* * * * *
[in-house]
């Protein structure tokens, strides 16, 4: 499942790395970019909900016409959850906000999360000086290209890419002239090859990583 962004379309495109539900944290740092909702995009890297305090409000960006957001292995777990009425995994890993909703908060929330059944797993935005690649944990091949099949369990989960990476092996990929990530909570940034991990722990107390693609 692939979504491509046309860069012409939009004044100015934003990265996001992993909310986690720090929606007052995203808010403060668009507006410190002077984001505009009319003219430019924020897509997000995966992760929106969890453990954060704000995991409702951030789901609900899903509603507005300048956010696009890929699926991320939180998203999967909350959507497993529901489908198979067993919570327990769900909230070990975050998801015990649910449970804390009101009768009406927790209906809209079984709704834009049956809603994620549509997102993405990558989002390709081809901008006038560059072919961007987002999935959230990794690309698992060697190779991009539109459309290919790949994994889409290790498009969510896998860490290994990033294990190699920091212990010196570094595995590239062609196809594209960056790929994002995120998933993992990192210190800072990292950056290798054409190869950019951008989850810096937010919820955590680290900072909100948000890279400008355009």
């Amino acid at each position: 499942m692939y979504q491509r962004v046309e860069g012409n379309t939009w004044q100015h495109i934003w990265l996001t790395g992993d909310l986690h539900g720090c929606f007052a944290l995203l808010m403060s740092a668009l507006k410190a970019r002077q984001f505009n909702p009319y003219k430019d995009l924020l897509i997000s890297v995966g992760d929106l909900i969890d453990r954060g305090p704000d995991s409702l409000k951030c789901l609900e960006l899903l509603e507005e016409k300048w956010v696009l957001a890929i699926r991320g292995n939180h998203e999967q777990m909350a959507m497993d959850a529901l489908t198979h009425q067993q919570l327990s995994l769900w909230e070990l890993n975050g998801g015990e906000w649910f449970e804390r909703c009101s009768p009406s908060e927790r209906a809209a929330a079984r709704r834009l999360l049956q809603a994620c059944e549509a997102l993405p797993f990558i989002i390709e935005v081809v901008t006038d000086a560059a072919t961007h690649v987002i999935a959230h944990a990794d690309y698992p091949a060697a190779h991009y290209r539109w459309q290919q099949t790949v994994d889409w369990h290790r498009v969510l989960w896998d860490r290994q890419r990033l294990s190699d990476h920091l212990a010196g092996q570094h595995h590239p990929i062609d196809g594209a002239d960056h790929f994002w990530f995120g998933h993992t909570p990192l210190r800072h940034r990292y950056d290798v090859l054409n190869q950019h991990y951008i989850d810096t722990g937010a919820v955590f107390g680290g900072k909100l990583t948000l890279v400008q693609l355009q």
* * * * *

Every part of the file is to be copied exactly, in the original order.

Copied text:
[in-house]
């Protein structure tokens, strides 16, 4: 499942790395970019909900016409959850906000999360000086290209890419002239090859990583 962004379309495109539900944290740092909702995009890297305090409000960006957001292995777990009425995994890993909703908060929330059944797993935005690649944990091949099949369990989960990476092996990929990530909570940034991990722990107390693609 692939979504491509046309860069012409939009004044100015934003990265996001992993909310986690720090929606007052995203808010403060668009507006410190002077984001505009009319003219430019924020897509997000995966992760929106969890453990954060704000995991409702951030789901609900899903509603507005300048956010696009890929699926991320939180998203999967909350959507497993529901489908198979067993919570327990769900909230070990975050998801015990649910449970804390009101009768009406927790209906809209079984709704834009049956809603994620549509997102993405990558989002390709081809901008006038560059072919961007987002999935959230990794690309698992060697190779991009539109459309290919790949994994889409290790498009969510896998860490290994990033294990190699920091212990010196570094595995590239062609196809594209960056790929994002995120998933993992990192210190800072990292950056290798054409190869950019951008989850810096937010919820955590680290900072909100948000890279400008355009």
């Amino acid at each position: 499942m692939y979504q491509r962004v046309e860069g012409n379309t939009w004044q100015h495109i934003w990265l996001t790395g992993d909310l986690h539900g720090c929606f007052a944290l995203l808010m403060s740092a668009l507006k410190a970019r002077q984001f505009n909702p009319y003219k430019d995009l924020l897509i997000s890297v995966g992760d929106l909900i969890d453990r954060g305090p704000d995991s409702l409000k951030c789901l609900e960006l899903l509603e507005e016409k300048w956010v696009l957001a890929i699926r991320g292995n939180h998203e999967q777990m909350a959507m497993d959850a529901l489908t198979h009425q067993q919570l327990s995994l769900w909230e070990l890993n975050g998801g015990e906000w649910f449970e804390r909703c009101s009768p009406s908060e927790r209906a809209a929330a079984r709704r834009l999360l049956q809603a994620c059944e549509a997102l993405p797993f990558i989002i390709e935005v081809v901008t006038d000086a560059a072919t961007h690649v987002i999935a959230h944990a990794d690309y698992p091949a060697a190779h991009y290209r539109w459309q290919q099949t790949v994994d889409w369990h290790r498009v969510l989960w896998d860490r290994q890419r990033l294990s190699d990476h920091l212990a010196g092996q570094h595995h590239p990929i062609d196809g594209a002239d960056h790929f994002w990530f995120g998933h993992t909570p990192l210190r800072h940034r990292y950056d290798v090859l054409n190869q950019h991990y951008i989850d810096t722990g937010a919820v955590f107390g680290g900072k909100l990583t948000l890279v400008q693609l355009q």